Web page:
We can’t visit a new city without stopping in its bookstores. Who wouldn’t want to, even, or especially, while on vacation? We walked into River Run Books in Portsmouth, New Hampshire where we’d been before albeit in its different locations. Portsmouth is an interesting, historic and lively place, and River Run is a great shop full of contemporary and classic titles, local interest books, second-hand sale books, gifts and a new publishing sideline. While wandering the well-stocked tables and chatting with knowledgeable shop owner Tom, we learned that the next night Salman Rushdie would speak at The Music Hall as part of their Writers on a New England stage series.  Rushdie’s new memoir Joseph Anton describes his harrowing experience during the fatwa. It’s also about his school years, his marriages, his life as a writer, the intrigues of the publishing world.

Tom saw to our tickets, and to our surprise, even invited us to the V.I.P. reception backstage after the presentation.The historic theatre that dates from 1878 was packed. Over 750 people filled the hall to hear Rushdie read from Joseph Anton and converse with a New Hampshire public radio journalist. You had the feeling the man, the writer was coming back into his own, stepping out from behind a dark curtain of years lived in secrecy, and he emerged confidently as the formidable artist he is. After the talk, some one hundred v.i.p.s crowded into the reception area and nibbled delectable goodies and sipped delicious drinks. When we presented our books to by signed by the author, Rushdie said he remembered Canio’s. He’d been there several times having visited Kurt Vonnegut who’d lived in Sagaponack. Some twenty-plus years have elapsed since then, and unimaginable challenges have been endured. But Rushdie has shaken free those dark years having written this fascinating account — a testament to the strength of his own character. Of course, we invited him to visit Canio’s again. Welcome back, Salman Rushdie!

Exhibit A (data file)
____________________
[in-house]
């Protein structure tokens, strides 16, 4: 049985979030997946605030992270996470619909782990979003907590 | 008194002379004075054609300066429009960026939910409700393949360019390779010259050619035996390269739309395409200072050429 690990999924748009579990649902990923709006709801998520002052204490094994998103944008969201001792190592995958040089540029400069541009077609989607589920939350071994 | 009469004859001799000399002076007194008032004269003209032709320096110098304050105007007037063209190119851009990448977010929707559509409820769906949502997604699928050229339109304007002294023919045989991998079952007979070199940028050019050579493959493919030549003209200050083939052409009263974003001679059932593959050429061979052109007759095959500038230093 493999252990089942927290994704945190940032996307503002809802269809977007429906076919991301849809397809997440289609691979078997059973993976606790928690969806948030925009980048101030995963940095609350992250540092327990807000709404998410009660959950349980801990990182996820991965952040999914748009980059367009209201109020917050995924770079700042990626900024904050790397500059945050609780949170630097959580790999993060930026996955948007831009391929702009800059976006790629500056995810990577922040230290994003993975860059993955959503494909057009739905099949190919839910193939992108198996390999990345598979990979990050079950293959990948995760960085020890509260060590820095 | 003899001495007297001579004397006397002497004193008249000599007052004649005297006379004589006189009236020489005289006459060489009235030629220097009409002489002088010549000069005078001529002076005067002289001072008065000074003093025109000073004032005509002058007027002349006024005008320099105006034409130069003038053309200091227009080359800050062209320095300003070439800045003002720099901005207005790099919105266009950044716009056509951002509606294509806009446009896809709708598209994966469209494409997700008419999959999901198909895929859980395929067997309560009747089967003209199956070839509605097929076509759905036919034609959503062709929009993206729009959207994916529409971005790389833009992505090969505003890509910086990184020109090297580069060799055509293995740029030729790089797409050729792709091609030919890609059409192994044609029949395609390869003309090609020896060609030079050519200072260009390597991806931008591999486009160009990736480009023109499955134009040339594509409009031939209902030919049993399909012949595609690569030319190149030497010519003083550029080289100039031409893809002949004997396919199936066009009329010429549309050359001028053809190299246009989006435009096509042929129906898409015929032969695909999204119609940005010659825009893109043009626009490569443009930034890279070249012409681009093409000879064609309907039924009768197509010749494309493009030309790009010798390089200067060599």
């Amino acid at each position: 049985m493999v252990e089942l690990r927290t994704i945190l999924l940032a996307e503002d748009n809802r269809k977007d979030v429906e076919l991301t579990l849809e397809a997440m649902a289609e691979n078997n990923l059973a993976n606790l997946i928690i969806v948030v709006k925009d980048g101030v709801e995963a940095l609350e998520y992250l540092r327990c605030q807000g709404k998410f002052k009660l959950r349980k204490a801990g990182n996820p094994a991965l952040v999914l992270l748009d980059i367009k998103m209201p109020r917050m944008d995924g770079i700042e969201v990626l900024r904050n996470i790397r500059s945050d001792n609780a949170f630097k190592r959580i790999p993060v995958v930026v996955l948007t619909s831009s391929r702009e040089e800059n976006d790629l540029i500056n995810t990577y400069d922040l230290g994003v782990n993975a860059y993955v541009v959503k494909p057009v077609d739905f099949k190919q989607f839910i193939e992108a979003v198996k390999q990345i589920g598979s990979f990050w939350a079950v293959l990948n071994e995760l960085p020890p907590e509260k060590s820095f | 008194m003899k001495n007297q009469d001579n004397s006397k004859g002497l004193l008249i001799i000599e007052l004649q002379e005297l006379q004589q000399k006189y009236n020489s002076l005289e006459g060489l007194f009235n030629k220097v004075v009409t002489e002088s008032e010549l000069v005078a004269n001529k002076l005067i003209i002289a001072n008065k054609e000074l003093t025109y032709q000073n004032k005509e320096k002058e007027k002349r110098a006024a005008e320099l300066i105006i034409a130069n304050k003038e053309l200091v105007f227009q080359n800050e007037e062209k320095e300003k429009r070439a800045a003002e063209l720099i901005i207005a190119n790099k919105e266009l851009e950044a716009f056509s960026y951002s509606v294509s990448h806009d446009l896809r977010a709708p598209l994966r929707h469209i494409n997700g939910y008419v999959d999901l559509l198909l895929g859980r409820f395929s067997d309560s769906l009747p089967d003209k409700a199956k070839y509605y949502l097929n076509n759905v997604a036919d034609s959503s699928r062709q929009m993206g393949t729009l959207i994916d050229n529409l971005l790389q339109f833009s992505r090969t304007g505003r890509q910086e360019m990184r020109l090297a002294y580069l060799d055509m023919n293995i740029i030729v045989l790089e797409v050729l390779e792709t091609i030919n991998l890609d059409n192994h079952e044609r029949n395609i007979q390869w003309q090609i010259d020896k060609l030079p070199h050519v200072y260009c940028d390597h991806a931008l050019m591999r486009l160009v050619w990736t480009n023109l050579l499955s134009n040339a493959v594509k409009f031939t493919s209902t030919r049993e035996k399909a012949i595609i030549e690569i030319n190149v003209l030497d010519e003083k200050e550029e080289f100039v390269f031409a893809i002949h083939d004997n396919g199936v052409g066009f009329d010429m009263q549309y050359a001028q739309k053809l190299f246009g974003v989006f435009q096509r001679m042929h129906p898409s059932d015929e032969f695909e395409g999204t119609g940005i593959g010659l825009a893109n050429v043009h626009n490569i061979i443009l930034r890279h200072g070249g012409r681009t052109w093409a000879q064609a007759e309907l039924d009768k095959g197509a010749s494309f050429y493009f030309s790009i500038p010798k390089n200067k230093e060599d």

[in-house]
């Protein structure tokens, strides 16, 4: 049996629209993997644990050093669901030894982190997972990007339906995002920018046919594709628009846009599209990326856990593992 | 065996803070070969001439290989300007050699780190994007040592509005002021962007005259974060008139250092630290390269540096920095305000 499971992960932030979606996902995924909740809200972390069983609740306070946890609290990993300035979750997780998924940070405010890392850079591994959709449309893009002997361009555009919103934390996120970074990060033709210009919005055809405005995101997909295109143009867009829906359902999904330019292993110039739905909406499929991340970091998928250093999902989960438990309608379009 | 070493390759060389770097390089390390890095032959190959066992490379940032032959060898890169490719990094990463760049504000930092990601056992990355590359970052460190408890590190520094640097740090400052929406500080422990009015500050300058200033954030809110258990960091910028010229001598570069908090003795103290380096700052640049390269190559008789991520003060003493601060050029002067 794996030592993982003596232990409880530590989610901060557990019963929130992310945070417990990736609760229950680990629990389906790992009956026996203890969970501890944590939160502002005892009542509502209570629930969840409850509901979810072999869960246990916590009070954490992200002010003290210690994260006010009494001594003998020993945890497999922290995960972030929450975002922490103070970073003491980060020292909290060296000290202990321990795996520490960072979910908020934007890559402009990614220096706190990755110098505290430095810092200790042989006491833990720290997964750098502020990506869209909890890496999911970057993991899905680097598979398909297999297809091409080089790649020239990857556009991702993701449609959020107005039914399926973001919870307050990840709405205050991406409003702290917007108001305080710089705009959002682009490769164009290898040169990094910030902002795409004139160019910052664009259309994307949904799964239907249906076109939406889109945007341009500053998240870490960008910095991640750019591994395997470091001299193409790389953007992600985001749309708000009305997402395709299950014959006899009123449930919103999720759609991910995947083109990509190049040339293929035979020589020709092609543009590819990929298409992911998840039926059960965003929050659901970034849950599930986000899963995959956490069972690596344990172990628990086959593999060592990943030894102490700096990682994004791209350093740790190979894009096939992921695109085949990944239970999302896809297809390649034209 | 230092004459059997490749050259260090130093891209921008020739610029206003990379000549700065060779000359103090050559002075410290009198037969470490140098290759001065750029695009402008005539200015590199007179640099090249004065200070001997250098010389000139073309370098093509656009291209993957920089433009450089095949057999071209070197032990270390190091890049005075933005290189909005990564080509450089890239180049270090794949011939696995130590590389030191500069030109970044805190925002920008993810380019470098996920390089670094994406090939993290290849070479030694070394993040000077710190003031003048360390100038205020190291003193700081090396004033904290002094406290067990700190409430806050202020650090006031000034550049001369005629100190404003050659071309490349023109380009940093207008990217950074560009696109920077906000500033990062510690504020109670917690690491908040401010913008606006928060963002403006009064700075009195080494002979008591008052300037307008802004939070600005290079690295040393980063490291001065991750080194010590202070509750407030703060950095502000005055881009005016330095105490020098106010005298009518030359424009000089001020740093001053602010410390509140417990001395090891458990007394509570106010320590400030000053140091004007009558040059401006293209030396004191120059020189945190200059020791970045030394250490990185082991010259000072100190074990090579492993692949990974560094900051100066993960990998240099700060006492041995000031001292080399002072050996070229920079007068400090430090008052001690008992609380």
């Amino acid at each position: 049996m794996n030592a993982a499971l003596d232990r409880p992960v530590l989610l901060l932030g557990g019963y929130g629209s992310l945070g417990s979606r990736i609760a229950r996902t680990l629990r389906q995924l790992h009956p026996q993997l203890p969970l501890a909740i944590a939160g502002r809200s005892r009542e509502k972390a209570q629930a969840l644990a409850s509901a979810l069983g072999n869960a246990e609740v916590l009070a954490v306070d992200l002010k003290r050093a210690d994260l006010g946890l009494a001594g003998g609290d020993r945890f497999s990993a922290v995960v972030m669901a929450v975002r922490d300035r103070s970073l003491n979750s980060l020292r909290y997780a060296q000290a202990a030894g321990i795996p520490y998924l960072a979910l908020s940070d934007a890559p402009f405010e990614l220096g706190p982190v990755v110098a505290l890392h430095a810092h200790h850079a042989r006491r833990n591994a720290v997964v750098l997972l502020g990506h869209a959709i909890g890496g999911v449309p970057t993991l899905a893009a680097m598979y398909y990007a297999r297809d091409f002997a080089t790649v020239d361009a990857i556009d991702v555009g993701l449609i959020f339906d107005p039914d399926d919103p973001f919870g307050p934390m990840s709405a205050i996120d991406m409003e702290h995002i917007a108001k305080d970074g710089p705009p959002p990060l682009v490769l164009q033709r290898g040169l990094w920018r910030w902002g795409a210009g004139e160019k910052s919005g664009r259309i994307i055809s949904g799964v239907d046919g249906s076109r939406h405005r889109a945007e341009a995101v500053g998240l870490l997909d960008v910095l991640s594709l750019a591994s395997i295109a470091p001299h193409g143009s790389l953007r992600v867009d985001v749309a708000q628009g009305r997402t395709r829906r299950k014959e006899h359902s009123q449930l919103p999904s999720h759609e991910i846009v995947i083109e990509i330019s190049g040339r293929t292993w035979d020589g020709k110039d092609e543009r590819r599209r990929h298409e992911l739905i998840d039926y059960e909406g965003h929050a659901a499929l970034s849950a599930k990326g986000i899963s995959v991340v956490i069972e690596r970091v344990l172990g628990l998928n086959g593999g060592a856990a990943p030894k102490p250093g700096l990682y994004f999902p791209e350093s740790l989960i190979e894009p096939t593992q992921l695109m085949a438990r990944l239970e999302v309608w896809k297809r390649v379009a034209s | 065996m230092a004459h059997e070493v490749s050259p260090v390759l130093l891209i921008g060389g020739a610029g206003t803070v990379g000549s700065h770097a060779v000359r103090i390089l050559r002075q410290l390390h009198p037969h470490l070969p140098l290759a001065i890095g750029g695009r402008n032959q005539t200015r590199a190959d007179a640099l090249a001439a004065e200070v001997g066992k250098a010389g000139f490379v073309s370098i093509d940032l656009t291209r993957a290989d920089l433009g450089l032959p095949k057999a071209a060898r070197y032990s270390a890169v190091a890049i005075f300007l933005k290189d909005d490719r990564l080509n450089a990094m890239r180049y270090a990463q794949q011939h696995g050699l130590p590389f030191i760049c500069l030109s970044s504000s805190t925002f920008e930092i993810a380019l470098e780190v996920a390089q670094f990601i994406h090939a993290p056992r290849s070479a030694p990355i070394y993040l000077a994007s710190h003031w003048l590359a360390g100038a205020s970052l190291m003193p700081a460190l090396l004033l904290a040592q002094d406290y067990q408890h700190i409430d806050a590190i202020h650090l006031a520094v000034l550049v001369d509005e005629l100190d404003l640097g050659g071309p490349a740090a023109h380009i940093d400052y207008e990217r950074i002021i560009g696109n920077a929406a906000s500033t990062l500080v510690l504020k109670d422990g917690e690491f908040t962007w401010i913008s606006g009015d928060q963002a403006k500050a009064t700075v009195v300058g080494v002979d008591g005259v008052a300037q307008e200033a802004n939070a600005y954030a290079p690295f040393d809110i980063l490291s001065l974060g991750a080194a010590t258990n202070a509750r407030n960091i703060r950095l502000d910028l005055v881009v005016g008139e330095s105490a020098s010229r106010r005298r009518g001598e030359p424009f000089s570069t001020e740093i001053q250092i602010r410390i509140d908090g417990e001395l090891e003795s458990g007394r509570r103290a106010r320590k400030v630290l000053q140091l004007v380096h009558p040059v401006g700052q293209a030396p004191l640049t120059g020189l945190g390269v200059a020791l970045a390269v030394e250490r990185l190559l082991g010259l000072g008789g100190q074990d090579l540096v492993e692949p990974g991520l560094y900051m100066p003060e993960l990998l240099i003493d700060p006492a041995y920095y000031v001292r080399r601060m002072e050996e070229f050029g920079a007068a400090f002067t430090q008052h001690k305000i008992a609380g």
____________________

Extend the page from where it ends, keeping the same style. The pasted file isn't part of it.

Vonnegut, Survivor of the Apocalypse

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Greg Sumner drove his car from Detroit and parked it in New Jersey.  He’s on a Vonnegut tour that brought him through Ithaca to Manhattan, then  Sag Harbor.  At Canio’s Saturday night he gave a compelling and passionate  presentation that might be summed up as follows: read more Vonnegut now! Sumner’s book, Unstuck in  Time looks at Vonnegut’s life  through the novels and charts his literary development from childhood days in Indiana to time spent as a prisoner of war in Germany. Sumner himself is also from Indiana. He teaches history at University of Detroit Mercy and has taught in Rome as a Fulbright senior lecturer. Greg’s Italian accent is excellent we later learned over pizza before his bus back to New York. The next day, he’d be on to Cape Cod,  East Sandwich to be precise. It’s a whirlwind tour, to be sure, but one that Sumner seems to be relishing. He explained he “found a friend” in Vonnegut through the novels. Someone who could look death and destruction in the eye, witness the bombing of Dresden, and live to tell about it in way that transformed the experience, that’s someone to read and learn from. Vonnegut’s father was an architect. The novelist studied anthropology; he was concerned about what an over-reliance on machines would do to people. And he was a old-fashioned guy, a true patriot who questioned his country because he loved it. During Sumner’s short visit to the East End (just a few short hours), he noticed signs for the upcoming Soldier Ride event.  It’s a cause Vonnegut would have appreciated, Greg told us, holding up the Soldier Ride t-shirt he bought to support the effort.